The program, which provided millions in direct funding to prodemocracy groups, helped dispatch 13,000 volunteers to observe Egypt’s parliamentary elections in December. Thousands of those monitors, angered by what they said was blatant election rigging, joined the protests. Some became outspoken leaders; others used the networking and communication skills they learned to help coordinate 18 days of rallies.
“The very fact that they saw the fraud firsthand has contributed to them turning from monitors into activists,’’ said Saad Eddin Ibrahim, founder of the Ibn Khaldun Center for Development Studies, which has used a share of the US funds to train volunteers. “They became very disillusioned with the regime.’’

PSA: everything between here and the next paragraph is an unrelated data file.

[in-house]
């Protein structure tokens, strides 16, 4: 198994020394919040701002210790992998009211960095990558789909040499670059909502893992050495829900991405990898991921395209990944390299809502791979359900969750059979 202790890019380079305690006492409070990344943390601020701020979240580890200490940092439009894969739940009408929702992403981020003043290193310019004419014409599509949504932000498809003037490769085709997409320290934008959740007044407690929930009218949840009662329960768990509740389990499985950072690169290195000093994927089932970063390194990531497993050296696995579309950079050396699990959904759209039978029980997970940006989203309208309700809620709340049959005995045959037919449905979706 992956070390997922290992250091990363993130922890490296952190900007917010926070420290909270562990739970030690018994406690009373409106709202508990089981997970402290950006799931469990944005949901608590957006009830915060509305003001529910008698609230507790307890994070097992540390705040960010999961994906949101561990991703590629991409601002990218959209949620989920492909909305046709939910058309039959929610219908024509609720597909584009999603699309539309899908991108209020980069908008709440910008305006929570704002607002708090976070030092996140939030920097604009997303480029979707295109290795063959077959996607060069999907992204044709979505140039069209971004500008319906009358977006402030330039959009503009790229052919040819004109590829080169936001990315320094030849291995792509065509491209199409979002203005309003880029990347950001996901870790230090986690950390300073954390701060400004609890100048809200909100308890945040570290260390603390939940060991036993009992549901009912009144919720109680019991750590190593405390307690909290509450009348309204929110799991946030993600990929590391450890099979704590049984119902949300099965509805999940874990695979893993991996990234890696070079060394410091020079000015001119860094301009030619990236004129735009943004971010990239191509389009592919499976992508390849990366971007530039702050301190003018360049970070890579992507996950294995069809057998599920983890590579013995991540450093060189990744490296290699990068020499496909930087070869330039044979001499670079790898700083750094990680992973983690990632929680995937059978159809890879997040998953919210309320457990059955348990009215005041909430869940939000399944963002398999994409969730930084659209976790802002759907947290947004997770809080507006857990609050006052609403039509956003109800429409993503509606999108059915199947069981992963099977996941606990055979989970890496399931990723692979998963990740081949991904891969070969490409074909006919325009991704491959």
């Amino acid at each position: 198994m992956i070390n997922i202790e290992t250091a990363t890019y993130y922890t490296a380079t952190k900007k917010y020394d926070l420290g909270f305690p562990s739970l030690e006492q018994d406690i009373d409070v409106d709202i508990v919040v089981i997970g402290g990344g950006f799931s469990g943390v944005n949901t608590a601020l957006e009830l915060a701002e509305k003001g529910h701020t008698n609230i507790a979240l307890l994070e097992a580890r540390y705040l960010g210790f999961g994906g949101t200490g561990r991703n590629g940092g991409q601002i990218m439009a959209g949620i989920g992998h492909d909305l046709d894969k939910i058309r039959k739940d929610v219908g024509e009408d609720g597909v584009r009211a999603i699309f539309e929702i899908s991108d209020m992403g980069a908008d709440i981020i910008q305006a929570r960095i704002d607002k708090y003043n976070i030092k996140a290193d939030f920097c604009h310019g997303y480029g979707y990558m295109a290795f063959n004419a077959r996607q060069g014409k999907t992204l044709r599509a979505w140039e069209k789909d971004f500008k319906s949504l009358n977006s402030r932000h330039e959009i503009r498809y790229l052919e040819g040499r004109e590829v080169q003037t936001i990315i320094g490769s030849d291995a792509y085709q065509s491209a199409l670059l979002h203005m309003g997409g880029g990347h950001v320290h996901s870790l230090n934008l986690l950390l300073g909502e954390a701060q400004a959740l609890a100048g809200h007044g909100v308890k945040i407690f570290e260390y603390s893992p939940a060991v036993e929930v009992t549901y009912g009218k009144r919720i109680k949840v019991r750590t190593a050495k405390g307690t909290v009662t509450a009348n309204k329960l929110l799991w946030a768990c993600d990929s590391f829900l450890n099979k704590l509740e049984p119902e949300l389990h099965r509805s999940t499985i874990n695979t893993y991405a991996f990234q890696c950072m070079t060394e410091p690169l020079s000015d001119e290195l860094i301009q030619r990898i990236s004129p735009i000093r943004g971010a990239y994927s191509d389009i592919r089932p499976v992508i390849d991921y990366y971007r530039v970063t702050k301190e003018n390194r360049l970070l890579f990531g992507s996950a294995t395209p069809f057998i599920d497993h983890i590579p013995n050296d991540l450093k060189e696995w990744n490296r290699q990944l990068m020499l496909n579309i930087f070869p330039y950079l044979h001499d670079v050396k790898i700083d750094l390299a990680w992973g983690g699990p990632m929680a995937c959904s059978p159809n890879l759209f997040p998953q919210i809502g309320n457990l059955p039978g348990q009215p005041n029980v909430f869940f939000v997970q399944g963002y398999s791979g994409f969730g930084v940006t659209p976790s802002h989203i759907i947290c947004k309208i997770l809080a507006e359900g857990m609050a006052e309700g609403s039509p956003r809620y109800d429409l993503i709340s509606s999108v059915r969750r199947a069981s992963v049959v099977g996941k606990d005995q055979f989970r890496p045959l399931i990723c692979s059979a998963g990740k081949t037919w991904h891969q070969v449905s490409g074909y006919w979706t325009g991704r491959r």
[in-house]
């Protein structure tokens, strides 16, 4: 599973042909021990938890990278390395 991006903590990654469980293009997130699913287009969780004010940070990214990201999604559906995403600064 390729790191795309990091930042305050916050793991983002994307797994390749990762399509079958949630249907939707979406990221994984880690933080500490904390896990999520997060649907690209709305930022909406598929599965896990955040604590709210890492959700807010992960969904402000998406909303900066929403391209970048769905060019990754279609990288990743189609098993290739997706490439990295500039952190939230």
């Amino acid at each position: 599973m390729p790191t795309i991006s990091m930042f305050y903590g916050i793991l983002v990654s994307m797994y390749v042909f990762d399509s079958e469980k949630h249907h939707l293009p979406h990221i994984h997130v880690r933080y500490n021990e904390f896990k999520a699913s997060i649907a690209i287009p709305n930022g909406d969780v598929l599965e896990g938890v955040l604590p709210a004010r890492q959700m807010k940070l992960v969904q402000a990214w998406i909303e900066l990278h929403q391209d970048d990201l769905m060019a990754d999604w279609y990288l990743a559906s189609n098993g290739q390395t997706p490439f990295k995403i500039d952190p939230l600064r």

The evolving role of the monitors provides a measure of vindication for Bush administration officials and allies, including Elizabeth Cheney, the daughter of Vice President Dick Cheney, who fought for permission to funnel money to the monitors, bucking a longstanding US policy of giving Egypt a veto over US funds.
Bush program helped lay the groundwork in Egypt - The Boston Globe